I had hoped to be writing a blog post today in anticipation of the Prime Minister's Energy speech. I had hoped to be wondering whether he would recommit the Government to calling for a 30% reduction in greenhouse gas emissions (from 1990 levels) from the EU by 2020.
It appears that either this speech will now not happen or it was a speech that never was. I understand that he will be restricting himself to just a few introductory remarks.
See here and here.
There are lots of reasons why the Prime Minister may have chosen not to mark the Clean Energy Ministerial meeting with his first keynote speech on the environment. I am not going to comment on the lack of a speech on a particular day.
But I do think that it is important for the Prime Minister to find a date soon where he can outline his ambitions for tackling climate change and protecting the environment.
This is an example of where words matter. The Leader of the day can outline his or her government's commitments and what they hope to achieve. This helps galvanise the rest of government. It is therefore obviously disappointing that Mr Cameron has, to date, failed to outline this vision since his election in 2010.
Clement Atlee’s Government gave us National Parks. Mrs Thatcher left us the Wildlife and Countryside Act, helped tackle the hole in the Ozone and drew the world's attention to global warming. Mr Blair helped give better protection to wildlife (through the CROW and Marine Acts) and established legally binding targets to reduce greenhouse gas emission in the groundbreaking Climate Change Act.
The Coalition is, of course, having, shall I say, "a challenging month". There is understandable focus on the firefight at the front door. But before long he will need to turn his attention to the longer-term ecological and climate crises that we face. The challenge of any great Leader is to rise above the noise of the day and focus on the longer term challenges. This is part of creating a legacy which subsequent generations can be proud.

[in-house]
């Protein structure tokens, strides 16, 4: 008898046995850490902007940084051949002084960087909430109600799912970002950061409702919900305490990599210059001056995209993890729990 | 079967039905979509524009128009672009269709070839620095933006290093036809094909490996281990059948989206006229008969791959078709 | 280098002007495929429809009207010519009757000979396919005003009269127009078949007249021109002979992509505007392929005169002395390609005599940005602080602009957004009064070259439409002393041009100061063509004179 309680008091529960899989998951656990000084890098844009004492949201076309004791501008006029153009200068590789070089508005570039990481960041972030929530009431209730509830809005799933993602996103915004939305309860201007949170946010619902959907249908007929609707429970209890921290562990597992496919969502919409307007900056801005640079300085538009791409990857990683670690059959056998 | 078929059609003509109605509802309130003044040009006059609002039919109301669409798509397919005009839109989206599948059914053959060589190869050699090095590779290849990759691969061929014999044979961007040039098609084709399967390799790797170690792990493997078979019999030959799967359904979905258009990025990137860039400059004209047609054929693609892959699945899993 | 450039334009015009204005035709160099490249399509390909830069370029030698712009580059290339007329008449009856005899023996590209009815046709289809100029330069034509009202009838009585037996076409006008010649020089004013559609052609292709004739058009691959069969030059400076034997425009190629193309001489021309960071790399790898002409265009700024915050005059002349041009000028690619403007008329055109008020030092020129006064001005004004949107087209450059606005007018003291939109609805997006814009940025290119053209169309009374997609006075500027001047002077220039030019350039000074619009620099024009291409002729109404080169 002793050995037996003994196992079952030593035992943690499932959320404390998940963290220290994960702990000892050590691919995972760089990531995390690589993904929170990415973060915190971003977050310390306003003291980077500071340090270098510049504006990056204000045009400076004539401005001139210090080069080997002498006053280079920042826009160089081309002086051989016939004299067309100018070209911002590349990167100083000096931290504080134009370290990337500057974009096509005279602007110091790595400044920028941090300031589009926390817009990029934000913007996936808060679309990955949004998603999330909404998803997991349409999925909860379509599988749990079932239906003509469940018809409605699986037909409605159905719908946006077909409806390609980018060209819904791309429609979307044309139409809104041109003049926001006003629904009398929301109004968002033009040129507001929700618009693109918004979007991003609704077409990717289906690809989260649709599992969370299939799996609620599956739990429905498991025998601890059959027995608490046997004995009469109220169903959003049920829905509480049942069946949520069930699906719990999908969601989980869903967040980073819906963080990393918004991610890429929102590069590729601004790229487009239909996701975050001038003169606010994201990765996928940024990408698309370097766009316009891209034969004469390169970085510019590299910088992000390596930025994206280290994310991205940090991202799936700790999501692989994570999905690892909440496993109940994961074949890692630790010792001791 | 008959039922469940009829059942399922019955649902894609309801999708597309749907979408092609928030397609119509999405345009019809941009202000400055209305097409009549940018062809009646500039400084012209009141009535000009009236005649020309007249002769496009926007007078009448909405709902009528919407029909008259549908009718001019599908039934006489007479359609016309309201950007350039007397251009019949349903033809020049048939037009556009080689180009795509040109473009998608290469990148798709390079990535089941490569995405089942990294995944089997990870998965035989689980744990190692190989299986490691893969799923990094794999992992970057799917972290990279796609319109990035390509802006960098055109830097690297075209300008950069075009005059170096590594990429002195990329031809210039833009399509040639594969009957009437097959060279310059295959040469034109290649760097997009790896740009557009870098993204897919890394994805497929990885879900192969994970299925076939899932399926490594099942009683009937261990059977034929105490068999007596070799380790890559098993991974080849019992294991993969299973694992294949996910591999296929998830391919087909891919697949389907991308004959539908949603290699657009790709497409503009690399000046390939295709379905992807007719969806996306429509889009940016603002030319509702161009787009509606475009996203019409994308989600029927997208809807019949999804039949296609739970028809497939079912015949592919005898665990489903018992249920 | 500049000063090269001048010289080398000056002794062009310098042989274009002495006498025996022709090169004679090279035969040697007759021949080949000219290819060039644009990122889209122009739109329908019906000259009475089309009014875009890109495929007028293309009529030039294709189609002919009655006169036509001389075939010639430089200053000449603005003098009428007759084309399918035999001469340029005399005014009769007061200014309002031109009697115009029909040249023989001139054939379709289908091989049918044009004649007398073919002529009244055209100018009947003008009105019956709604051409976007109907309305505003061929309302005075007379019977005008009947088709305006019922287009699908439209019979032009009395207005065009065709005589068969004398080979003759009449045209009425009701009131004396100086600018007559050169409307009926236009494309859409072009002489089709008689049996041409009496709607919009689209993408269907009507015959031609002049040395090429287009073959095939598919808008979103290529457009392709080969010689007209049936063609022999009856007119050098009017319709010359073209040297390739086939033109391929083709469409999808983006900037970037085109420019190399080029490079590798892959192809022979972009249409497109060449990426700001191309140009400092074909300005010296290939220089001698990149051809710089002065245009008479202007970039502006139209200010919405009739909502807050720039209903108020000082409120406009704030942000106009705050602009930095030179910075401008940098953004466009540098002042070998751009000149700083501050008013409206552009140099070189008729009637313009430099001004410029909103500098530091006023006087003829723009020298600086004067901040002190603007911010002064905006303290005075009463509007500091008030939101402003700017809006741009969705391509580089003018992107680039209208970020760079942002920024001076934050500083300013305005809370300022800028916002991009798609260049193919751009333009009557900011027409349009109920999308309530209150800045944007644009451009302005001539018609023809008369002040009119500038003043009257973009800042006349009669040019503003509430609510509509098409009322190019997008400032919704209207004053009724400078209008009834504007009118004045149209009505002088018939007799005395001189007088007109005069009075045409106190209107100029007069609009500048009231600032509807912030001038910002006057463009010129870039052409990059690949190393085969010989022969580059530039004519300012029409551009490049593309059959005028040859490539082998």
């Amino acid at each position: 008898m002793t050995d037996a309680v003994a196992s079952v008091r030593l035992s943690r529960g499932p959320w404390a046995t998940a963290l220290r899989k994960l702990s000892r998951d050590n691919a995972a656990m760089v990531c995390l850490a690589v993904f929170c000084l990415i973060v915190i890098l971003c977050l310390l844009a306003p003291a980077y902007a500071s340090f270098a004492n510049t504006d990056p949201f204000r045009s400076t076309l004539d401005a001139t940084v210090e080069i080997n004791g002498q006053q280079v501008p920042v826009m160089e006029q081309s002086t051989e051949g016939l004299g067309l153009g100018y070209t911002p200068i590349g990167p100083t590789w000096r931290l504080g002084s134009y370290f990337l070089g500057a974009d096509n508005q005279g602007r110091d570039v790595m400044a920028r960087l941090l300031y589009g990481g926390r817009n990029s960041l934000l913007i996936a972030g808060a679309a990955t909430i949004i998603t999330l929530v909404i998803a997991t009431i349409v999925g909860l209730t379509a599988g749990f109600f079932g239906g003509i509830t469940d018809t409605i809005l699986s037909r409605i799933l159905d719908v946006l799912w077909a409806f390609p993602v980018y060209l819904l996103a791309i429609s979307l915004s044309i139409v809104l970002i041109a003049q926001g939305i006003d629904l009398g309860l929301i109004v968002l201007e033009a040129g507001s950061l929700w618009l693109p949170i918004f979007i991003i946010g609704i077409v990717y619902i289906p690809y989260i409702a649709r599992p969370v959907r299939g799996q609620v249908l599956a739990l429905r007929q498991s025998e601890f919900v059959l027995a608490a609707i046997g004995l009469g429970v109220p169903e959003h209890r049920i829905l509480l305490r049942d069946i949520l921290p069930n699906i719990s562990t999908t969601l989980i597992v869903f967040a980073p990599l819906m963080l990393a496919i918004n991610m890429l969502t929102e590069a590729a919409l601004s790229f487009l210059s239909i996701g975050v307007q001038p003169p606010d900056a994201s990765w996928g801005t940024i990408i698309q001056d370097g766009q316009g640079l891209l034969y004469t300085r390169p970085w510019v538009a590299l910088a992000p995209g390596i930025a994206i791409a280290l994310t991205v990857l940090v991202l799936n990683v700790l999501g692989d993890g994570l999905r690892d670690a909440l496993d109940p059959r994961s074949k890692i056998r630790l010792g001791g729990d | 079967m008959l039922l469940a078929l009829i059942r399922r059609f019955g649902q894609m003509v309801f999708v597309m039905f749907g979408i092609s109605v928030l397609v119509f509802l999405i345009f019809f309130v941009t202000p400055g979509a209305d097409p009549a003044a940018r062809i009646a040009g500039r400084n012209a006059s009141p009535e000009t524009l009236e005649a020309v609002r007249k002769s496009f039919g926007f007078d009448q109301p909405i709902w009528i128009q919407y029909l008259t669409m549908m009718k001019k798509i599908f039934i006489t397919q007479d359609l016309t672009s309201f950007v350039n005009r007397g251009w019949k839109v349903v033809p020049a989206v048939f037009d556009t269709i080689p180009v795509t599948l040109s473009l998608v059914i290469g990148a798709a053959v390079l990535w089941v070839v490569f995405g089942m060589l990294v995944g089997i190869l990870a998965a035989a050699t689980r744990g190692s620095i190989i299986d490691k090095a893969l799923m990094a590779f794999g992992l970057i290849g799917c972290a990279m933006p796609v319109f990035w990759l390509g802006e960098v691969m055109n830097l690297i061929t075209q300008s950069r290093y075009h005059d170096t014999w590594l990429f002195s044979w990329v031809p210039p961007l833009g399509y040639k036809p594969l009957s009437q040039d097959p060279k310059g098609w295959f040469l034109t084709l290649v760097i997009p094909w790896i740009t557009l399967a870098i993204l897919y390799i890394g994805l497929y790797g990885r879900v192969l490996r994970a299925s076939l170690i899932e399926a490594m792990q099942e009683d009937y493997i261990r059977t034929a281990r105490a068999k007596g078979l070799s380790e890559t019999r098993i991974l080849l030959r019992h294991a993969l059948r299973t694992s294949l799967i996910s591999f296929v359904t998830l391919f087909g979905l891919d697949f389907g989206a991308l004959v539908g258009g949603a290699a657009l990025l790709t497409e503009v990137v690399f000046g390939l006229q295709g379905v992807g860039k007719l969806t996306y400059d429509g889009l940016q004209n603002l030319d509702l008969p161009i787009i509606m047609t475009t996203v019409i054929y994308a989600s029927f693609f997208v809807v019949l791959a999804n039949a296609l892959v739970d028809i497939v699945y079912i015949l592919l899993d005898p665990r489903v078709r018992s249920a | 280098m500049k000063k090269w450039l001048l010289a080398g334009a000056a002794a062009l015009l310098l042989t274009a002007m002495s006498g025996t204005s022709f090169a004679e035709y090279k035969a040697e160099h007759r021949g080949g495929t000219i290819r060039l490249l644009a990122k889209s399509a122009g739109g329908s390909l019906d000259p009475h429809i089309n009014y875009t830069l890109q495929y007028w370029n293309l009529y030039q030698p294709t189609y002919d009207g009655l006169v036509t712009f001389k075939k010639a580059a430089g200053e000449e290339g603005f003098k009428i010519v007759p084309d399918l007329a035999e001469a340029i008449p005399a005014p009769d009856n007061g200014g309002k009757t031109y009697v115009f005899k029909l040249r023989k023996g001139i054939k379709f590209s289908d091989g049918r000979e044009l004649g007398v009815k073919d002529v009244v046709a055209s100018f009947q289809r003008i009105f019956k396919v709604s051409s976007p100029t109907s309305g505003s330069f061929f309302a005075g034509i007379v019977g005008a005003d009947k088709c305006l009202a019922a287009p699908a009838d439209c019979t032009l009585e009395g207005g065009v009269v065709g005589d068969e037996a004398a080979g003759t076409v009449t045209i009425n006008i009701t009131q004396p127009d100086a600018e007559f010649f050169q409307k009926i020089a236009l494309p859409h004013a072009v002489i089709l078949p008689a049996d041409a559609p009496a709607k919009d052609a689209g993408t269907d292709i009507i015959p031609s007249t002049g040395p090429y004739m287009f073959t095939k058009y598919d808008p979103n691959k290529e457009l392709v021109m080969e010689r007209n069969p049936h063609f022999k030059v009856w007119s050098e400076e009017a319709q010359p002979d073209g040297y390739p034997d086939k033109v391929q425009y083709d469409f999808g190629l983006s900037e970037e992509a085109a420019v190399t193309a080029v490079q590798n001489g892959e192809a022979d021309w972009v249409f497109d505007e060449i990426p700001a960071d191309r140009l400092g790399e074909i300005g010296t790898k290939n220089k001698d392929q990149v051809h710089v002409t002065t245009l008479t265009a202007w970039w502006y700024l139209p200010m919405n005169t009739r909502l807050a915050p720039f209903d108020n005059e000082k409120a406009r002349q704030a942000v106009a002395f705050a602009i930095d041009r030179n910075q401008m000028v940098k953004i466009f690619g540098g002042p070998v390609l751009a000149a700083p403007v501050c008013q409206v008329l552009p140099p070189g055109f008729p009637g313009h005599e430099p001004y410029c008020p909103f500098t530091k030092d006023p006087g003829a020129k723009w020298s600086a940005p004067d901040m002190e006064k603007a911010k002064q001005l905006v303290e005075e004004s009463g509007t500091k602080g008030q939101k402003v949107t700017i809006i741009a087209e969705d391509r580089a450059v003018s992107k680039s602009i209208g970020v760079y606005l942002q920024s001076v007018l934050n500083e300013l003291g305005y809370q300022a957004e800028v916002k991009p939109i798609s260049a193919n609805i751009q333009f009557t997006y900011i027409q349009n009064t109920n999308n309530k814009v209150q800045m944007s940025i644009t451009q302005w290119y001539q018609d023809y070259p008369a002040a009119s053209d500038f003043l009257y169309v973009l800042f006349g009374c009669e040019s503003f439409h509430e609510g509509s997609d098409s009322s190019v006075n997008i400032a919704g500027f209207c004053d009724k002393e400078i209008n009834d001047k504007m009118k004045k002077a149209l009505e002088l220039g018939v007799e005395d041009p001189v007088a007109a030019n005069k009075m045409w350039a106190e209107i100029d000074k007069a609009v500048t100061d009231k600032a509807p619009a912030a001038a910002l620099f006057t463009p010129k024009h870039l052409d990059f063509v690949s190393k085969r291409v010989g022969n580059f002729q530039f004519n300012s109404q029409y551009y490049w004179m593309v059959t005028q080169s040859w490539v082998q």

I admire Mrs Spelman's ambitions to leave the natural environment in a better state for the next to inherit and I remain convinced that Mr Cameron wants this to be the "greenest government ever". But the silence is becoming deafening. It is vital that Mr Cameron finds a date soon to confirm his commitment to this agenda and outline concrete proposals about how this will be achieved.
Do you have an opportunity when Mr Cameron can make his first Prime Ministerial speech on the environment?
I am sure that he would love to receive an invitation.
It was Mrs Thatcher and Ronald Reagan that created the International Panel on Climate Change and a lot of the work that went towards Rio 1992 was on her "watch"; I disagree profoundly with much of what she did from the Big Bang of the City forward but her role in establishing the scientific concensus on AGW is clear and historic.
Unfortunately Cameron remains a minnow in hoc to his sceptic right and sceptic Chancellor also ?
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